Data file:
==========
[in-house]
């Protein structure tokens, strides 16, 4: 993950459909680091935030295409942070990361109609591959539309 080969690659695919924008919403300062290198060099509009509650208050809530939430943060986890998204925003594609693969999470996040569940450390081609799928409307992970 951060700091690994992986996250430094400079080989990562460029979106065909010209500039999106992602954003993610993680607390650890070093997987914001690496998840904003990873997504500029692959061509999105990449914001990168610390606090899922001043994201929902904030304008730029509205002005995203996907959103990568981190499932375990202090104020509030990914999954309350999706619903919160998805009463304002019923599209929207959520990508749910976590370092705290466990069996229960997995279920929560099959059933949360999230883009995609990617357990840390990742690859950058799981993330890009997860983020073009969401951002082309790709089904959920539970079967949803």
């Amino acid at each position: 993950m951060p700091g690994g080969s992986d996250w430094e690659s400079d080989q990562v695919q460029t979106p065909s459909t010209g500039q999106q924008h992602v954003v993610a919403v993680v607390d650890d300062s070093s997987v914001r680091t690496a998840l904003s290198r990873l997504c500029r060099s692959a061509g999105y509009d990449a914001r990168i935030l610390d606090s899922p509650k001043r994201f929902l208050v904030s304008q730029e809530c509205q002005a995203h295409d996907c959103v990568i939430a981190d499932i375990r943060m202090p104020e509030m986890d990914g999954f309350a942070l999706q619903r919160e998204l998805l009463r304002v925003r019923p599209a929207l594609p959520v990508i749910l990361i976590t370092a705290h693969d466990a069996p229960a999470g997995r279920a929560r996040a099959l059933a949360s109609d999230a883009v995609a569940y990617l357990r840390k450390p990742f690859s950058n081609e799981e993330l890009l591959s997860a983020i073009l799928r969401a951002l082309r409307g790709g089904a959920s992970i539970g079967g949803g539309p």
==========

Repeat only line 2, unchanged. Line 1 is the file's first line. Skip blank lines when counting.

């Protein structure tokens, strides 16, 4: 993950459909680091935030295409942070990361109609591959539309 080969690659695919924008919403300062290198060099509009509650208050809530939430943060986890998204925003594609693969999470996040569940450390081609799928409307992970 951060700091690994992986996250430094400079080989990562460029979106065909010209500039999106992602954003993610993680607390650890070093997987914001690496998840904003990873997504500029692959061509999105990449914001990168610390606090899922001043994201929902904030304008730029509205002005995203996907959103990568981190499932375990202090104020509030990914999954309350999706619903919160998805009463304002019923599209929207959520990508749910976590370092705290466990069996229960997995279920929560099959059933949360999230883009995609990617357990840390990742690859950058799981993330890009997860983020073009969401951002082309790709089904959920539970079967949803």